The start of this process involves updating the Phase 3 and Phase 4 region within the project from prospective areas to mining areas during 2013/14, and a ramp-up of exports across phases 1-4. The phase 5 block is region further west than the previous phases and is underdeveloped compared to them. Therefore the company does offer both exploratory upside and production upside if the hurdles can be passed. A pre-feasibility study is pencilled in for conclusion in 2013 with development options to be explored in 2014 and if economical, a shipment plan through deep-water ports around the half-decade mark.

Former CEO David Nel talks to StockTube about SNR's position

Based on the above, the case for the resource is definitely strong enough to attract interest, although there certainly are a number of concerns that simply cannot be allayed and that is one point that means that SNR will always draw a discount in terms of market cap. No matter how many times the company can state that the South African environment is politically sound, there will always be investors who will be put off by that sole factor considering the unpredictability and consequently, increased risk profile.. In other words, if SNR was operating in a stable European country, that discount could be removed.

Looking at the 2013 news statements so far, the sentiment has been mixed and has caused uncertainty that has hit the share price. The shares entered 2013 relatively strongly around 24p, but had slipped to as low as ~11.63p before recovering to a current price around 16p, and there are good reasons why. At Elitheni the company released an operational report in late January. It noted: "Various modifications have been made to the washing plant during January 2013 and the Company is pleased to report that the washing plant is now achieving its originally intended throughput rates. In due course, following further successful processing of coal, the Company will provide an update on the date for the first shipment of coal mined at Elitheni." Former CEO David Nel also said that the company had successfully completed the profitable delivery of traded coal for its New Year cargo.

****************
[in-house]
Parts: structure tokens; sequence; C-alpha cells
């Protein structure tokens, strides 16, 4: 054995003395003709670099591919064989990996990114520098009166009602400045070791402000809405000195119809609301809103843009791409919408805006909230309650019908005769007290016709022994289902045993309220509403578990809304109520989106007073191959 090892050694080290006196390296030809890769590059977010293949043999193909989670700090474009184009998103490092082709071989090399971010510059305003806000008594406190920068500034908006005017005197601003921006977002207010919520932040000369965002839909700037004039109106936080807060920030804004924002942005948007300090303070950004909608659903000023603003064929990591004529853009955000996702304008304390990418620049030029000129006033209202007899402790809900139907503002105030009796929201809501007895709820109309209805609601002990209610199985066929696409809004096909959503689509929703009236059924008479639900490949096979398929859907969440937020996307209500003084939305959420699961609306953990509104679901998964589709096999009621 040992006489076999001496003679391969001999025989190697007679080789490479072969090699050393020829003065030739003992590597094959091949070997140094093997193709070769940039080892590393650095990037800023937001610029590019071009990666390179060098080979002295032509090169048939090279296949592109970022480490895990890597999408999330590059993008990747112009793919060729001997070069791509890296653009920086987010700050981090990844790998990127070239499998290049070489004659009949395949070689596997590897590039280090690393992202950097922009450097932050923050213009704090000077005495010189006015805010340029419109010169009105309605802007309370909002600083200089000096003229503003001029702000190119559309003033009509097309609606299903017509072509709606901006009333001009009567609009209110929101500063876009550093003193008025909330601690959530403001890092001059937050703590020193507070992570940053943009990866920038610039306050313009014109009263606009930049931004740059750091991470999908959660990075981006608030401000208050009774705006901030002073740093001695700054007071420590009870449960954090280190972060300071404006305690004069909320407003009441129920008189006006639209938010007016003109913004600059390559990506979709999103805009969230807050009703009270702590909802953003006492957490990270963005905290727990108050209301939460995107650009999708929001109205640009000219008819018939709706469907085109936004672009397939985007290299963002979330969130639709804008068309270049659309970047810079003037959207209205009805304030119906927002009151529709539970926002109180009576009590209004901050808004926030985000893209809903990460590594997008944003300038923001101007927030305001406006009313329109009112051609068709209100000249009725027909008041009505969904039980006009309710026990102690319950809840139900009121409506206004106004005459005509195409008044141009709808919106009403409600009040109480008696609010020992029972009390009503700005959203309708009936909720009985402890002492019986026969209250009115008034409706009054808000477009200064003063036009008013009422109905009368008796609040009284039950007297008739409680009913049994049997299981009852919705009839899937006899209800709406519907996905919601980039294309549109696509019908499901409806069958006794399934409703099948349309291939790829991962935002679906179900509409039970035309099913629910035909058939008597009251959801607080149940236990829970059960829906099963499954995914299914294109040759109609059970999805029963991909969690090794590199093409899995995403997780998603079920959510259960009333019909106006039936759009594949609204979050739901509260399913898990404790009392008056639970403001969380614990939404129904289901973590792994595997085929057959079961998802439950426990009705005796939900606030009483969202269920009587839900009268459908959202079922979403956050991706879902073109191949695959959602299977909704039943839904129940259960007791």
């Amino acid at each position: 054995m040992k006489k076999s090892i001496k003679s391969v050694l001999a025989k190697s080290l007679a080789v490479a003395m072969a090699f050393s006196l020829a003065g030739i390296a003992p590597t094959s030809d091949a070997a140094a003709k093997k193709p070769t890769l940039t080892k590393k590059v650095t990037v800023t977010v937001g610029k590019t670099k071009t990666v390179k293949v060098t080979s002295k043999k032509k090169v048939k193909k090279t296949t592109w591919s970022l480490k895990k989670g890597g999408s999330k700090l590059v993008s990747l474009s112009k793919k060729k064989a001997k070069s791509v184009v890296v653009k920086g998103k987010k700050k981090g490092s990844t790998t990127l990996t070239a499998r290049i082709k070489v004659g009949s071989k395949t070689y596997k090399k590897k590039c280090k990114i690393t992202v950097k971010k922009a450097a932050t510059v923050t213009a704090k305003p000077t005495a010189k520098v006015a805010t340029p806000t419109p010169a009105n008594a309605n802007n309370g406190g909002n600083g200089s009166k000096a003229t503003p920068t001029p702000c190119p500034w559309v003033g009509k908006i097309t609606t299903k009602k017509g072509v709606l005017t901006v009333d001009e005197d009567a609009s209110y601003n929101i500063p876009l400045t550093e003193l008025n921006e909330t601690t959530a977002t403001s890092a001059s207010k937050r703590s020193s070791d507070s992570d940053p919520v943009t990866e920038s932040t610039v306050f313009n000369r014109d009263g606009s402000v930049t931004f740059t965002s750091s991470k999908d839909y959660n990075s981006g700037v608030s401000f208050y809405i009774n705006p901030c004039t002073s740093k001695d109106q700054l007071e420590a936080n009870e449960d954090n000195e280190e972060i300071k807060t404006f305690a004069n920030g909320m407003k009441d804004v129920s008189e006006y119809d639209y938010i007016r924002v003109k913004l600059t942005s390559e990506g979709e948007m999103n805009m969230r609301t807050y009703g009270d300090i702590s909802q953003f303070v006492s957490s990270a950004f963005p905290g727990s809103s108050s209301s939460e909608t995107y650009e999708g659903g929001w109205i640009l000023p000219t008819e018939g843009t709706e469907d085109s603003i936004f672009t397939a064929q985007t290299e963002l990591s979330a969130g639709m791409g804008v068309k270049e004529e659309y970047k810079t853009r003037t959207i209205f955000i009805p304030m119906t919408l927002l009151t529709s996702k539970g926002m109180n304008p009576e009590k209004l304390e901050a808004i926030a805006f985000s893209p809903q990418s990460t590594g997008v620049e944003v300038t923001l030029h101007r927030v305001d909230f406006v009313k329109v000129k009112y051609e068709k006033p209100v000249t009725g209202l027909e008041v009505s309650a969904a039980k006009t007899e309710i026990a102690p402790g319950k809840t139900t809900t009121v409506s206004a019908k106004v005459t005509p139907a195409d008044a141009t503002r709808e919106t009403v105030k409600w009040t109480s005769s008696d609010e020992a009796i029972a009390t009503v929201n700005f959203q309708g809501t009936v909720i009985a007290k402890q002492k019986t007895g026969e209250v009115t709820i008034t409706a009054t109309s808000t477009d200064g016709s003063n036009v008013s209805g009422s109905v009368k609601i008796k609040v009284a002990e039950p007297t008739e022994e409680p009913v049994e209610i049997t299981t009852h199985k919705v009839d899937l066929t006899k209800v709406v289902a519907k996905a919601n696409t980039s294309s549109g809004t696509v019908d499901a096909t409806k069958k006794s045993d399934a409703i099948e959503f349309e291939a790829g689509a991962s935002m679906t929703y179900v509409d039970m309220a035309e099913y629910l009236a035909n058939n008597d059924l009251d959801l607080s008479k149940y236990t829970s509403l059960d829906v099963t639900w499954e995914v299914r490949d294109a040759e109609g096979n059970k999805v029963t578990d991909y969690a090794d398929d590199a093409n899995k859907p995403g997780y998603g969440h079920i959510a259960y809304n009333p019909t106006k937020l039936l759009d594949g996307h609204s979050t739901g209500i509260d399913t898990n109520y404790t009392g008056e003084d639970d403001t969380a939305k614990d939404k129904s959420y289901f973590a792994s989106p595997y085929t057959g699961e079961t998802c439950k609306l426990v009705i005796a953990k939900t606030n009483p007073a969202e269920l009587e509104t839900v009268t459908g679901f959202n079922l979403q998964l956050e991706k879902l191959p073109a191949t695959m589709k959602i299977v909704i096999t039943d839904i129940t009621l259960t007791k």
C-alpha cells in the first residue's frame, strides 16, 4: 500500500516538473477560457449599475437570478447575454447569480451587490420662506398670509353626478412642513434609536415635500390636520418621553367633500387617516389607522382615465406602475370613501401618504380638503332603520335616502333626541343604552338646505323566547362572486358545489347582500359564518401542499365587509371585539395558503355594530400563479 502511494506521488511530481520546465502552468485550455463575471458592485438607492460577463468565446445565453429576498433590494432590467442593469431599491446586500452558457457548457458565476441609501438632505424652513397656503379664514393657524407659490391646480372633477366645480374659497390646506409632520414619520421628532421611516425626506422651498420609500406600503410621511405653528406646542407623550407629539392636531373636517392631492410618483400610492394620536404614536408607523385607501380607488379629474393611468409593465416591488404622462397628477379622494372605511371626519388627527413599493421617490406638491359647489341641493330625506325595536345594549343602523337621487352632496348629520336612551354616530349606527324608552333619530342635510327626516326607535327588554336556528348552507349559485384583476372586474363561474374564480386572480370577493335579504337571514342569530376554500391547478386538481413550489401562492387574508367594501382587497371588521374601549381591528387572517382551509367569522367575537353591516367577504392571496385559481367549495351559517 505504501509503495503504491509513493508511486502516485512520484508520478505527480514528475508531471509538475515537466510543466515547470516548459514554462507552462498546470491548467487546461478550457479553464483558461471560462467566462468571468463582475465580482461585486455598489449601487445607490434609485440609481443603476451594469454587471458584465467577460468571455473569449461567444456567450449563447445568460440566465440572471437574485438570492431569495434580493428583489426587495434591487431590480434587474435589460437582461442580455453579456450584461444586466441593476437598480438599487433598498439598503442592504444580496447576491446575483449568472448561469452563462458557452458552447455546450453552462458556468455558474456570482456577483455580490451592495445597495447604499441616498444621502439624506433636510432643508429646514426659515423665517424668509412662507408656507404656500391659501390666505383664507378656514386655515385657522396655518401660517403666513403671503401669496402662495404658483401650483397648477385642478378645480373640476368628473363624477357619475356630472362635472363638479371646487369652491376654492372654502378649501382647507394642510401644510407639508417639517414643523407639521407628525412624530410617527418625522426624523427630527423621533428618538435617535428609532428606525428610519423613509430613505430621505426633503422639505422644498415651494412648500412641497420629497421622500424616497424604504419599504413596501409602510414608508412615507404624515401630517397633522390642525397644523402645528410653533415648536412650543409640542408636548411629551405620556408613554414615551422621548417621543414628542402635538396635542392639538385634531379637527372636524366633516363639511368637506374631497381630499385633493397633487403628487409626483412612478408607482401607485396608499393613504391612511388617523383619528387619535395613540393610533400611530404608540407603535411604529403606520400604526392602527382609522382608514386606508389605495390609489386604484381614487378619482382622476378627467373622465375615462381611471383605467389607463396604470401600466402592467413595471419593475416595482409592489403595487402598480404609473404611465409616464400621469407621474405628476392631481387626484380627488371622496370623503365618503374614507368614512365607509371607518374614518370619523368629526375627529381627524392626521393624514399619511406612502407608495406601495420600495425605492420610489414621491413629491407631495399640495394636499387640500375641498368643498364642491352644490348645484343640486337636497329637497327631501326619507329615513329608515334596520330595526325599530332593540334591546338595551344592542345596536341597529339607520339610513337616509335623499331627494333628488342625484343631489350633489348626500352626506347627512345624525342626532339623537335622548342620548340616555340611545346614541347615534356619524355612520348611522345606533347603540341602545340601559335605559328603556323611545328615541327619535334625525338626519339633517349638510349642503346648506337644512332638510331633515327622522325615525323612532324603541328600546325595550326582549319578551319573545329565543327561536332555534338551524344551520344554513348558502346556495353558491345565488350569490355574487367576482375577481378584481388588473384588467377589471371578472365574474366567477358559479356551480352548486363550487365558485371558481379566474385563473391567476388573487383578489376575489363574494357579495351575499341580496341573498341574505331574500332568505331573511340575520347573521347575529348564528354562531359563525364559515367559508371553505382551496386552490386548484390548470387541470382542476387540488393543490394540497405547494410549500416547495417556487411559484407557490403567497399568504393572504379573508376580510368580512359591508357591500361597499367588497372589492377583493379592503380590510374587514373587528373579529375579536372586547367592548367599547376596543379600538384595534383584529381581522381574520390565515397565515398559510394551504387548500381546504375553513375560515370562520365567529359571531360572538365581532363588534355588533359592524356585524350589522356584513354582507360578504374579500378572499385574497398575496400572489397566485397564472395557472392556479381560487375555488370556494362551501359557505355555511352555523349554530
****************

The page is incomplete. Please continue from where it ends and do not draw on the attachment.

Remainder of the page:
Despite this, investors were soon given a taste of uncertainty with sour news in the form of a series of board changes. David Nel was stepping down as CEO of SNR and from the board to focus on Elitheni where he would remain CEO, with NED Gabriel Ruhan taking his place on an interim basis. In addition Barry Nel stepped down (as mentioned earlier) and Don Nicolson transferred role from Deputy Chairman to Executive Vice Chairman. This move shook up investors considering the crucial stage the company is currently progressing through. Furthermore, in March the company announced another disappointing update which had a distinctly negative tone. The RNS read: "The SNR board acknowledges and regrets that key delivery targets have been missed due to various factors, including wash plant engineering and commissioning issues and the on-going optimisation and supply chain challenges associated with establishing a mine in the Eastern Cape for the first time in over 100 years. These challenges, which contributed to our failure to meet our planned shipment in late January/early February 2013, continue to be actively addressed by the Company and Elitheni's management."

image courtesy of SNR's website